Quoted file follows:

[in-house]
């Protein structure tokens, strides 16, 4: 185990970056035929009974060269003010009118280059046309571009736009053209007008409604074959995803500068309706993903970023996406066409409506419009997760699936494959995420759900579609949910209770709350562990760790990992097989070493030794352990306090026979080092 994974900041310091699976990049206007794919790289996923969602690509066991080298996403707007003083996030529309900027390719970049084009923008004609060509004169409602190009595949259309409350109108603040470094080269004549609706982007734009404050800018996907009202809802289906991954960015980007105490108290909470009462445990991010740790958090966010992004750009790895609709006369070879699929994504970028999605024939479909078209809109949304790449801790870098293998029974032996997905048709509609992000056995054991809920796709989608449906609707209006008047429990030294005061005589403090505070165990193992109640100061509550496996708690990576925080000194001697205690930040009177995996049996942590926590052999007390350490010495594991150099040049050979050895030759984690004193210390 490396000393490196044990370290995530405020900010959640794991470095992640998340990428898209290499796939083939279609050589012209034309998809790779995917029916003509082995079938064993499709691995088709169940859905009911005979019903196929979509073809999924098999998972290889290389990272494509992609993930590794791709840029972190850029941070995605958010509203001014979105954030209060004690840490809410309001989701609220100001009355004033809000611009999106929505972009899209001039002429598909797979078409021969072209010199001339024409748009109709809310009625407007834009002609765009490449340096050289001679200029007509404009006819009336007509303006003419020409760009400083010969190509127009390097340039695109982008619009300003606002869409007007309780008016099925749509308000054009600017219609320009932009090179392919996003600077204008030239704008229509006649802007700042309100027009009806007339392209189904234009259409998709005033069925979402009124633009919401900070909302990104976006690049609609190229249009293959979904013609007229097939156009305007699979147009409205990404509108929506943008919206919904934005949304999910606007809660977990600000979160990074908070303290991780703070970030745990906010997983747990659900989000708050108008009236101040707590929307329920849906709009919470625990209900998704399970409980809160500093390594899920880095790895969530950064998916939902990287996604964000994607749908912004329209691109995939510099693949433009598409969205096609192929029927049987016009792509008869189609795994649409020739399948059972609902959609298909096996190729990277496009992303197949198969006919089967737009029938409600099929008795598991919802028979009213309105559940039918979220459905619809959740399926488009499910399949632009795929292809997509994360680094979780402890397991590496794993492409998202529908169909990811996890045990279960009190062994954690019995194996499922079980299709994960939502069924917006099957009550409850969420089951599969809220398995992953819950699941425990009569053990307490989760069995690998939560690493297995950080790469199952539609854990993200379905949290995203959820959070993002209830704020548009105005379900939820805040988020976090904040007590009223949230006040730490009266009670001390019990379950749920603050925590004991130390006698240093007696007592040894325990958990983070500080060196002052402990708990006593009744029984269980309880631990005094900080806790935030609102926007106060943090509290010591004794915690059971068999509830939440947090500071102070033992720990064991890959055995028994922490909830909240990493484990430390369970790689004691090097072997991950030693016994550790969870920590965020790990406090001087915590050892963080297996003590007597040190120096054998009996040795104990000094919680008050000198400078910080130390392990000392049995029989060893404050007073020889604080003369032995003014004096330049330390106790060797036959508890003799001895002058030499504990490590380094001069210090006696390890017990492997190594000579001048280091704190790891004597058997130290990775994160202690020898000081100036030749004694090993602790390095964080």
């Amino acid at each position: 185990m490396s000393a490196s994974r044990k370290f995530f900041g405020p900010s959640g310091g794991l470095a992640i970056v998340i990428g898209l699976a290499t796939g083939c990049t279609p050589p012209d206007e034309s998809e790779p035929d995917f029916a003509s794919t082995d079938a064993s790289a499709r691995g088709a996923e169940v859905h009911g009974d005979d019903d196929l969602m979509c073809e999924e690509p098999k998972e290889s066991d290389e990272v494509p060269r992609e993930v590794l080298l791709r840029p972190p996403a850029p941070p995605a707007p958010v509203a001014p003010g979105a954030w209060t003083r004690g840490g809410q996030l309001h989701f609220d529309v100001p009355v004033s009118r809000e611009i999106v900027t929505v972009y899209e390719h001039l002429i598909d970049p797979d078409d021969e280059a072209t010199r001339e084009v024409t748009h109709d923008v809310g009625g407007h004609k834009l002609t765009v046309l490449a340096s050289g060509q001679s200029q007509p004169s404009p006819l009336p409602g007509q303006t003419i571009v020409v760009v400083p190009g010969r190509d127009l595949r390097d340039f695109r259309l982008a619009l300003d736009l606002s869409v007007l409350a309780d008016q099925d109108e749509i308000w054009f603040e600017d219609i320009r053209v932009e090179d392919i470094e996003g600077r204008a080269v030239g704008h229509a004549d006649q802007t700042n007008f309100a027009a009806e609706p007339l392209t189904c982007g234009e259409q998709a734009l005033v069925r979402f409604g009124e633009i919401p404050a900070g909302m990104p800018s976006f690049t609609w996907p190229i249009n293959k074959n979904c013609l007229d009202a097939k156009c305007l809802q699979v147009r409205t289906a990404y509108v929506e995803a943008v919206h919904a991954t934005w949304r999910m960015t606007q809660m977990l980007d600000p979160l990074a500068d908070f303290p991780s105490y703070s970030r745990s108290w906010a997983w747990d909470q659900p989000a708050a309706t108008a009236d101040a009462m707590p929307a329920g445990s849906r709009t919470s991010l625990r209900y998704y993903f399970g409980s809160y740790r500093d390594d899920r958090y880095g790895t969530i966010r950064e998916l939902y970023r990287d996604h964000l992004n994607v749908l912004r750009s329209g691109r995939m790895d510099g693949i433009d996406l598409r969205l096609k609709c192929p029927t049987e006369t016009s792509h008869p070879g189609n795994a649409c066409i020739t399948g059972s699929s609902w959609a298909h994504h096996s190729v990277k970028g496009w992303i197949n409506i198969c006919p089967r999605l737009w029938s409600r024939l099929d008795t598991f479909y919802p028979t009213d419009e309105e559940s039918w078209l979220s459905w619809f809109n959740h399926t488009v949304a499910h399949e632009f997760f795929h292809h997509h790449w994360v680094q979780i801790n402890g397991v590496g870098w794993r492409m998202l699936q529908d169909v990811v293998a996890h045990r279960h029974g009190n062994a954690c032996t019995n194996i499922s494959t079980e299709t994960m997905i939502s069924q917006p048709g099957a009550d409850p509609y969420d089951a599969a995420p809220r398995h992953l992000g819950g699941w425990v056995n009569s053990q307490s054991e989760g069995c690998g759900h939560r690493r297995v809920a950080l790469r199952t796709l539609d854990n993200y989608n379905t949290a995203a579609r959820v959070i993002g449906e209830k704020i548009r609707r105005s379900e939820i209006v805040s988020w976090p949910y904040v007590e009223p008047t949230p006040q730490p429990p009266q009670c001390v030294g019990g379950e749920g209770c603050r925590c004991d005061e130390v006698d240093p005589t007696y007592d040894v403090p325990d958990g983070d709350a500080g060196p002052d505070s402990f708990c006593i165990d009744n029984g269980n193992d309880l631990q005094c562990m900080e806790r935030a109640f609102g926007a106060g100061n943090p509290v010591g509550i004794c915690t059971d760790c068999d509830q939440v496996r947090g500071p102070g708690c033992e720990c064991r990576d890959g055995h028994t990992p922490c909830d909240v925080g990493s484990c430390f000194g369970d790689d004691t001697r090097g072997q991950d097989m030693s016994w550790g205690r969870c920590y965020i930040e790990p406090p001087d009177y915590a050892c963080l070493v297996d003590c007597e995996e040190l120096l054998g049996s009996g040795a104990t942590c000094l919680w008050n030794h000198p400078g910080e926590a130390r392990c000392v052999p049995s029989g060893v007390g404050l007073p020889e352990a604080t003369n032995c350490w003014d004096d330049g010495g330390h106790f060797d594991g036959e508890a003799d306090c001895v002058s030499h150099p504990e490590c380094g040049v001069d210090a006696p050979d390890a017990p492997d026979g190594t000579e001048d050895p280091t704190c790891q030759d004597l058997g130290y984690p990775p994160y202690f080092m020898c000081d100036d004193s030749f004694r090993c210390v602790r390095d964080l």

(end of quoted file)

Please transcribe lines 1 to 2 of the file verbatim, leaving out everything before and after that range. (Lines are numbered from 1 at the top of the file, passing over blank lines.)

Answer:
[in-house]
């Protein structure tokens, strides 16, 4: 185990970056035929009974060269003010009118280059046309571009736009053209007008409604074959995803500068309706993903970023996406066409409506419009997760699936494959995420759900579609949910209770709350562990760790990992097989070493030794352990306090026979080092 994974900041310091699976990049206007794919790289996923969602690509066991080298996403707007003083996030529309900027390719970049084009923008004609060509004169409602190009595949259309409350109108603040470094080269004549609706982007734009404050800018996907009202809802289906991954960015980007105490108290909470009462445990991010740790958090966010992004750009790895609709006369070879699929994504970028999605024939479909078209809109949304790449801790870098293998029974032996997905048709509609992000056995054991809920796709989608449906609707209006008047429990030294005061005589403090505070165990193992109640100061509550496996708690990576925080000194001697205690930040009177995996049996942590926590052999007390350490010495594991150099040049050979050895030759984690004193210390 490396000393490196044990370290995530405020900010959640794991470095992640998340990428898209290499796939083939279609050589012209034309998809790779995917029916003509082995079938064993499709691995088709169940859905009911005979019903196929979509073809999924098999998972290889290389990272494509992609993930590794791709840029972190850029941070995605958010509203001014979105954030209060004690840490809410309001989701609220100001009355004033809000611009999106929505972009899209001039002429598909797979078409021969072209010199001339024409748009109709809310009625407007834009002609765009490449340096050289001679200029007509404009006819009336007509303006003419020409760009400083010969190509127009390097340039695109982008619009300003606002869409007007309780008016099925749509308000054009600017219609320009932009090179392919996003600077204008030239704008229509006649802007700042309100027009009806007339392209189904234009259409998709005033069925979402009124633009919401900070909302990104976006690049609609190229249009293959979904013609007229097939156009305007699979147009409205990404509108929506943008919206919904934005949304999910606007809660977990600000979160990074908070303290991780703070970030745990906010997983747990659900989000708050108008009236101040707590929307329920849906709009919470625990209900998704399970409980809160500093390594899920880095790895969530950064998916939902990287996604964000994607749908912004329209691109995939510099693949433009598409969205096609192929029927049987016009792509008869189609795994649409020739399948059972609902959609298909096996190729990277496009992303197949198969006919089967737009029938409600099929008795598991919802028979009213309105559940039918979220459905619809959740399926488009499910399949632009795929292809997509994360680094979780402890397991590496794993492409998202529908169909990811996890045990279960009190062994954690019995194996499922079980299709994960939502069924917006099957009550409850969420089951599969809220398995992953819950699941425990009569053990307490989760069995690998939560690493297995950080790469199952539609854990993200379905949290995203959820959070993002209830704020548009105005379900939820805040988020976090904040007590009223949230006040730490009266009670001390019990379950749920603050925590004991130390006698240093007696007592040894325990958990983070500080060196002052402990708990006593009744029984269980309880631990005094900080806790935030609102926007106060943090509290010591004794915690059971068999509830939440947090500071102070033992720990064991890959055995028994922490909830909240990493484990430390369970790689004691090097072997991950030693016994550790969870920590965020790990406090001087915590050892963080297996003590007597040190120096054998009996040795104990000094919680008050000198400078910080130390392990000392049995029989060893404050007073020889604080003369032995003014004096330049330390106790060797036959508890003799001895002058030499504990490590380094001069210090006696390890017990492997190594000579001048280091704190790891004597058997130290990775994160202690020898000081100036030749004694090993602790390095964080």